Assuming that GM is able to survive the latest financial meltdown, their future success in selling larger, expensive vehicles will be dependent upon implementation of Hybrid and EV technologies. At one extreme of that spectrum is the behemoth 6,000 pound-plus 2009 Cadillac Escalade, which as it is currently engineered appears to be destined for a very short life of just one year. While this particular Hybrid’s extinction is surely an indication of GM’s money issues, it is also an admission by the automaker that despite marketing to the contrary, the 2009 Escalade Hybrid simply is not fuel efficient enough.
Since money is first on everyone’s mind, it should be noted that the Hybrid version of the Escalade costs roughly $11,000 more than the non-hybrid. The rear-wheel-drive Escalade Hybrid lists for $71,915, and the base non-hybrid goes for a mere $60,985. Yes, there are surely people who could as easily pay $72,000 as $61,000 for a car, but why would they? How much fuel savings would offset that kind of premium? Most likely it would have to be more than the measely 2 mpg that the hybrid achieves over the standard SUV. In city driving the difference is more significant, 7 mpg, but not so much to reasonably offset the initial cost. The 2-mode Hybrid system is copied from the Chevy Tahoe Hybrid, which starts at $53,295, and uses two motors and generators in the transmission to boost acceleration and recharge the battery when coasting and braking. Total power for the Hybrid is 369 horsepower and 380 pounds-feet of torque, compared with the regular model’s 403 horsepower and 417 pounds-feet. Towing capacity is likewise reduced to 5,800 pounds versus 7,900 pounds, which is still plenty for most people’s purposes. In more ways than not, with the exception of this drivetrain, the Escalade Hybrid is pretty much the same as the non-hybrid version. The Hybrid does increase seating to eight by losing the second row captain chairs for a bench which covers the hybrid batteries and utilizes lightweight materials in the seats, wheels and suspension, as well as aluminum in the hood and liftgate to shed a few pounds. Other features present in the standard model including 22-inch chrome wheels, Magnetic Ride Control, GPS navigation, a backup camera, a video entertainment system, 14-way-adjustable heated and cooled power leather seats, and power actuation for the pedals, side mirrors, liftgate and running boards are all still available in the Hybrid.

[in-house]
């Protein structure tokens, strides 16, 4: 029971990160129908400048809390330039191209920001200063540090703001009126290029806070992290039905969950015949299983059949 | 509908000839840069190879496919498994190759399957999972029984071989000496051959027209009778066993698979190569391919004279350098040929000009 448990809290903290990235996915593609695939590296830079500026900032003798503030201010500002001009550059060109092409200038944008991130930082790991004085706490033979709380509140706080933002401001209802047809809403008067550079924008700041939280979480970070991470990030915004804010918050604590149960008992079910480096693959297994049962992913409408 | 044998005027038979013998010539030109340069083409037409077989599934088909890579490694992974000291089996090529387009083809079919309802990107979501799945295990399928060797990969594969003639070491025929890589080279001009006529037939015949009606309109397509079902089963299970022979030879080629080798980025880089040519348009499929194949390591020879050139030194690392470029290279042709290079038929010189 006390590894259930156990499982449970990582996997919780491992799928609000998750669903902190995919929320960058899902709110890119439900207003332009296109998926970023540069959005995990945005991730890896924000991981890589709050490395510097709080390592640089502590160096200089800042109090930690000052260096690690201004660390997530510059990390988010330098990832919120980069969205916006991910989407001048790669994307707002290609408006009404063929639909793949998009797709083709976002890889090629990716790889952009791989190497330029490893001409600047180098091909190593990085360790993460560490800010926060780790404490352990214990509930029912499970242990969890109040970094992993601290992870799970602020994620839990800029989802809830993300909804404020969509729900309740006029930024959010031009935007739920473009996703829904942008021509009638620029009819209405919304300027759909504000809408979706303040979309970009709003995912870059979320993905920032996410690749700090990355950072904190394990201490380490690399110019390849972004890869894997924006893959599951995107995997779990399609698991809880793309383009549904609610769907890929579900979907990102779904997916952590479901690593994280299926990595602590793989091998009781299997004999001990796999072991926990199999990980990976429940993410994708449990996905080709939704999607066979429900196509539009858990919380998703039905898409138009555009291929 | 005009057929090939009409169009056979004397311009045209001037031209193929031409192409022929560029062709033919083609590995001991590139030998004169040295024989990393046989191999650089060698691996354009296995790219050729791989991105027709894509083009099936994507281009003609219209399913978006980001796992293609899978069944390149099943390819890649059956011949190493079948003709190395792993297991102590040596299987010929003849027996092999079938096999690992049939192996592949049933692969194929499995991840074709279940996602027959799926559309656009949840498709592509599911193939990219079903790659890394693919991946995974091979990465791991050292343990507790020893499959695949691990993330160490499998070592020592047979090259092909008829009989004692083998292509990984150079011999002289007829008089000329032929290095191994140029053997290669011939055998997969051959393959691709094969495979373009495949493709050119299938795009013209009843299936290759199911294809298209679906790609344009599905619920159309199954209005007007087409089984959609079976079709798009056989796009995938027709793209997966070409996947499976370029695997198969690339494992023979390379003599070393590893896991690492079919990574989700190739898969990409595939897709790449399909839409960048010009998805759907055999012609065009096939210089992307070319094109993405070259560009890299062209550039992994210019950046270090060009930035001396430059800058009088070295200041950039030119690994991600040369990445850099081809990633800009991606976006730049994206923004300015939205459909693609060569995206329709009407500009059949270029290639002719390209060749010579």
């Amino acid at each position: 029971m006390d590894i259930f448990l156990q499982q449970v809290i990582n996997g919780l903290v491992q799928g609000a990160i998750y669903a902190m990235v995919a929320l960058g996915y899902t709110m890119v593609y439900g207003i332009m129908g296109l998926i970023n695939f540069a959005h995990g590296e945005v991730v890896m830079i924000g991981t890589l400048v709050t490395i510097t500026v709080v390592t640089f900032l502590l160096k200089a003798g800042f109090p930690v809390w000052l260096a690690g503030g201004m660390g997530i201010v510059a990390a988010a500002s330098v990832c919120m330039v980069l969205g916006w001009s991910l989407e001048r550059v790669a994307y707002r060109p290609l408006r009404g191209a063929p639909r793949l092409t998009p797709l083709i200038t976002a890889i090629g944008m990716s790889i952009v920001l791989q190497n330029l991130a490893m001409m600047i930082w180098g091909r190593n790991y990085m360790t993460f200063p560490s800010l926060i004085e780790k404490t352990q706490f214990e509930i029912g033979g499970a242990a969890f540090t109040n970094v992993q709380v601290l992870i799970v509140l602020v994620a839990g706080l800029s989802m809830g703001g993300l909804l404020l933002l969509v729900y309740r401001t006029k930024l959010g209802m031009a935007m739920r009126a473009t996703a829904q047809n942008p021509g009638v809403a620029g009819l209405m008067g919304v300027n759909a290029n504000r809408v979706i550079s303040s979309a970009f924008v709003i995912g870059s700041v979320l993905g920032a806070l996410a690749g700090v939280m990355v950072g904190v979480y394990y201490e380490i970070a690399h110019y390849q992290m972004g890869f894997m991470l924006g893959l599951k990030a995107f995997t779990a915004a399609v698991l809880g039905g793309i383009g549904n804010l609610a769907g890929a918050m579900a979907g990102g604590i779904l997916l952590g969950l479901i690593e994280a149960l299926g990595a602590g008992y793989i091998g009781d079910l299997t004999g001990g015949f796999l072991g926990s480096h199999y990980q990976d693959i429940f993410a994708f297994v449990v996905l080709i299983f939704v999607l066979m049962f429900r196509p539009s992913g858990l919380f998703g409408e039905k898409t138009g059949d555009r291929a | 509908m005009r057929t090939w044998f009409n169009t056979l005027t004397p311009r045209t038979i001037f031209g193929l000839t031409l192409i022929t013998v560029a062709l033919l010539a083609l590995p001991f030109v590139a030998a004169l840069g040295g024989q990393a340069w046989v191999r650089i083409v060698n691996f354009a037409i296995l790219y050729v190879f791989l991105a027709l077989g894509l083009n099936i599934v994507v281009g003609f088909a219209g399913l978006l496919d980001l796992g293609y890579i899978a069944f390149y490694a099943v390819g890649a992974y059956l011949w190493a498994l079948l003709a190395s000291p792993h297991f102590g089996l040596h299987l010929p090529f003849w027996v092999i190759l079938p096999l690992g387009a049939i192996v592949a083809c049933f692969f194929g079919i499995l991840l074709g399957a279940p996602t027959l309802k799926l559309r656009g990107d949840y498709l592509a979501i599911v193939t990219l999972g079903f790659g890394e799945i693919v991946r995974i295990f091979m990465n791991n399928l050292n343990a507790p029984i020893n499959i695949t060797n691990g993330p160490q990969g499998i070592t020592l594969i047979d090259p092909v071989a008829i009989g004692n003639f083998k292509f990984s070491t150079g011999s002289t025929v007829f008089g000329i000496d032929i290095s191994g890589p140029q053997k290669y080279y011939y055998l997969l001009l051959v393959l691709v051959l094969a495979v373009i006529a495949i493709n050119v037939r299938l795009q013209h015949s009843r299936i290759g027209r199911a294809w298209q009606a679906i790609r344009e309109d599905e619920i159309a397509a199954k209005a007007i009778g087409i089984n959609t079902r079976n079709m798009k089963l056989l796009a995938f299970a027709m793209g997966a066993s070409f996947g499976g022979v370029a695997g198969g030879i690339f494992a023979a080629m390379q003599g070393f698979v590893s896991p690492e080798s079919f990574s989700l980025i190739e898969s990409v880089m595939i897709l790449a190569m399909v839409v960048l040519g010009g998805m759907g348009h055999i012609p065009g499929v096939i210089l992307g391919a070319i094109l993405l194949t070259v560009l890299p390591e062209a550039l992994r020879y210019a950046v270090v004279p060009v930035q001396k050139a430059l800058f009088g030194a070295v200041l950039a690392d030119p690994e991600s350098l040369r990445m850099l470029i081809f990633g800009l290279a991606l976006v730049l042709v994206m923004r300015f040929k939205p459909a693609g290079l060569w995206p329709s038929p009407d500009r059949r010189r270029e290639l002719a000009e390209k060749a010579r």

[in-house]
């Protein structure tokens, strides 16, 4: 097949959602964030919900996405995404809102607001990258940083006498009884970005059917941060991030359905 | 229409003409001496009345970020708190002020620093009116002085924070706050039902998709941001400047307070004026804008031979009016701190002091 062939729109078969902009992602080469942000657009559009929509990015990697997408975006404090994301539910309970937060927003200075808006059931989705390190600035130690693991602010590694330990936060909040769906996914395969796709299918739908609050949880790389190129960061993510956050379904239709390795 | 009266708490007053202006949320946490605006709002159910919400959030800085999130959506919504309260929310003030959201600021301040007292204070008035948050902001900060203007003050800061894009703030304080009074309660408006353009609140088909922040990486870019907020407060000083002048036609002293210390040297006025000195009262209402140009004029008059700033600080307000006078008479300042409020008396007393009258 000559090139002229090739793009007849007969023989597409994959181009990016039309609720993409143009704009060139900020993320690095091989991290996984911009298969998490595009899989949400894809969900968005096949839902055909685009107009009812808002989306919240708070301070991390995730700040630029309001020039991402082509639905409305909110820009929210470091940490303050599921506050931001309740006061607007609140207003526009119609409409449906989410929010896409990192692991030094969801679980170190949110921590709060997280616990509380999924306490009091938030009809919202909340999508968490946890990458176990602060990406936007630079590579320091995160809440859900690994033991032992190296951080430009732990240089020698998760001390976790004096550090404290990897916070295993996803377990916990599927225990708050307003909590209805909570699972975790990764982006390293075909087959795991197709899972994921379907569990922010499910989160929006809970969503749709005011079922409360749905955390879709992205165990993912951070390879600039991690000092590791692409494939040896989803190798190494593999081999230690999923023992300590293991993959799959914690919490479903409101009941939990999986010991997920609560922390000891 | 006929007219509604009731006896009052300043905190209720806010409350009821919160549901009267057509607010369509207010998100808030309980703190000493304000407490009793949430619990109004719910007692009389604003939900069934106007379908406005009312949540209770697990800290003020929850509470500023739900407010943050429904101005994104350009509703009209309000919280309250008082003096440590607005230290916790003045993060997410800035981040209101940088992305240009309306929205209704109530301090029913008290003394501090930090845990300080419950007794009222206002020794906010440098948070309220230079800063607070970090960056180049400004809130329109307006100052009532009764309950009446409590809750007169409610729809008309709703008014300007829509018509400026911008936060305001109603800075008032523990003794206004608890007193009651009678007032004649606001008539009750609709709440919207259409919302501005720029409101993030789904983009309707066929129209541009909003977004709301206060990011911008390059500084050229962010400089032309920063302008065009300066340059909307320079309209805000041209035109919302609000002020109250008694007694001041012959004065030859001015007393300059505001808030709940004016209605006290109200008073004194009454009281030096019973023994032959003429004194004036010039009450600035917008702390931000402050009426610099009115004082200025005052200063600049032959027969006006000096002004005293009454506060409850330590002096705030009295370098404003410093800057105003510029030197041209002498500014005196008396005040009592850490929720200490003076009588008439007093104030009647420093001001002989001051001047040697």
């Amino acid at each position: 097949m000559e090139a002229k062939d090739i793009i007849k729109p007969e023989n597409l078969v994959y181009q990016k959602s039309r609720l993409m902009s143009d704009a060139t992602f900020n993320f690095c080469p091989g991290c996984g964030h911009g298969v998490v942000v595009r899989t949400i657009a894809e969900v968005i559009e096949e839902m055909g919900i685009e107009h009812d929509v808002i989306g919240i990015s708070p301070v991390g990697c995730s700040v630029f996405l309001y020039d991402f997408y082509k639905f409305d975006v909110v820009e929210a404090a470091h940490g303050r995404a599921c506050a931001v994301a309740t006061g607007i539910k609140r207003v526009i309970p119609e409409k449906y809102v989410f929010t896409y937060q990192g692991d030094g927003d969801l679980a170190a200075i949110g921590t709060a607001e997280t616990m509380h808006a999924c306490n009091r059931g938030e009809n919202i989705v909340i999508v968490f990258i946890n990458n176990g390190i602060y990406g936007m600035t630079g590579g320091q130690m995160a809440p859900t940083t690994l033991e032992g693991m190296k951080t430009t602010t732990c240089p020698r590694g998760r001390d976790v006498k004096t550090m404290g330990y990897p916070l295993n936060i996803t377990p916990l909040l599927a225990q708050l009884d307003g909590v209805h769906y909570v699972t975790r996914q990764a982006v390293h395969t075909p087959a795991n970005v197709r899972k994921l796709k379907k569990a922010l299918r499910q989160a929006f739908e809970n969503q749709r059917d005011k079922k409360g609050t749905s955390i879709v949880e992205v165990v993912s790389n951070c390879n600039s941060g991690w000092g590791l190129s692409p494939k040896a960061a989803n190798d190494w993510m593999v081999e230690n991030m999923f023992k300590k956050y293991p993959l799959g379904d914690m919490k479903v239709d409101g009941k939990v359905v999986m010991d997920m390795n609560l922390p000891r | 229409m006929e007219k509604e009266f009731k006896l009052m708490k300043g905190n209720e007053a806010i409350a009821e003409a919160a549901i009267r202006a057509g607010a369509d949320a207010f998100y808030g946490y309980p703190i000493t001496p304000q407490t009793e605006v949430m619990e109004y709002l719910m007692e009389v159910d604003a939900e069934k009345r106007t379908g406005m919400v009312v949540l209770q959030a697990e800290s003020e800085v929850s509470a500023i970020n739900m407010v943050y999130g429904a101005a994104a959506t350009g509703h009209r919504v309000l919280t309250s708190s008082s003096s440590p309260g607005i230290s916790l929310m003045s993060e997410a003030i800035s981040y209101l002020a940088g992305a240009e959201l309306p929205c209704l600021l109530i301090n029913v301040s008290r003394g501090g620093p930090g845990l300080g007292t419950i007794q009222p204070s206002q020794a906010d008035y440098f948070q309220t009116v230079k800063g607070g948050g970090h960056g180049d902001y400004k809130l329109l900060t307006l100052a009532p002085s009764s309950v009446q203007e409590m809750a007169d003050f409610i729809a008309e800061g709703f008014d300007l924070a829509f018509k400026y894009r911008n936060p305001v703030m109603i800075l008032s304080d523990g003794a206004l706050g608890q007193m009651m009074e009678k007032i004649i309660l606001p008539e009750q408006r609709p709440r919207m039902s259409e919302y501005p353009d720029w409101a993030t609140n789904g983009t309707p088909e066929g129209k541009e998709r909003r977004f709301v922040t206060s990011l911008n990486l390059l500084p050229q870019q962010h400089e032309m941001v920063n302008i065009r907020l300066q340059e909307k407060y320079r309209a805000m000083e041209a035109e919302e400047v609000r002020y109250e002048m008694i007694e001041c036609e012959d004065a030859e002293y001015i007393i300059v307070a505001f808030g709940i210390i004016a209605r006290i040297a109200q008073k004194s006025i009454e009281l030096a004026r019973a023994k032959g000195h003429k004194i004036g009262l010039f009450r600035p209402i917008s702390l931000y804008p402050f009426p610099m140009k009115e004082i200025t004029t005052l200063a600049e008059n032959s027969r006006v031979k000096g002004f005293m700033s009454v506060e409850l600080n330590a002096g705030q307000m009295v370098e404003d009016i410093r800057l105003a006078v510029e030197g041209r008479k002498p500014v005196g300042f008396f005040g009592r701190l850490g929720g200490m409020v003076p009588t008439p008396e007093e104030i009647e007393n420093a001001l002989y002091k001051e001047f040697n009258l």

For those that have their heart set on an Escalade, beyond sticker price, the Hybrid does not sacrifice much if anything from the normal gas burner. Otherwise, other large eight-passenger Hybrid vehicles that deserve consideration including the Chevy Tahoe, Dodge Durango, Chrysler Aspen or even Toyota Highlander make better sense.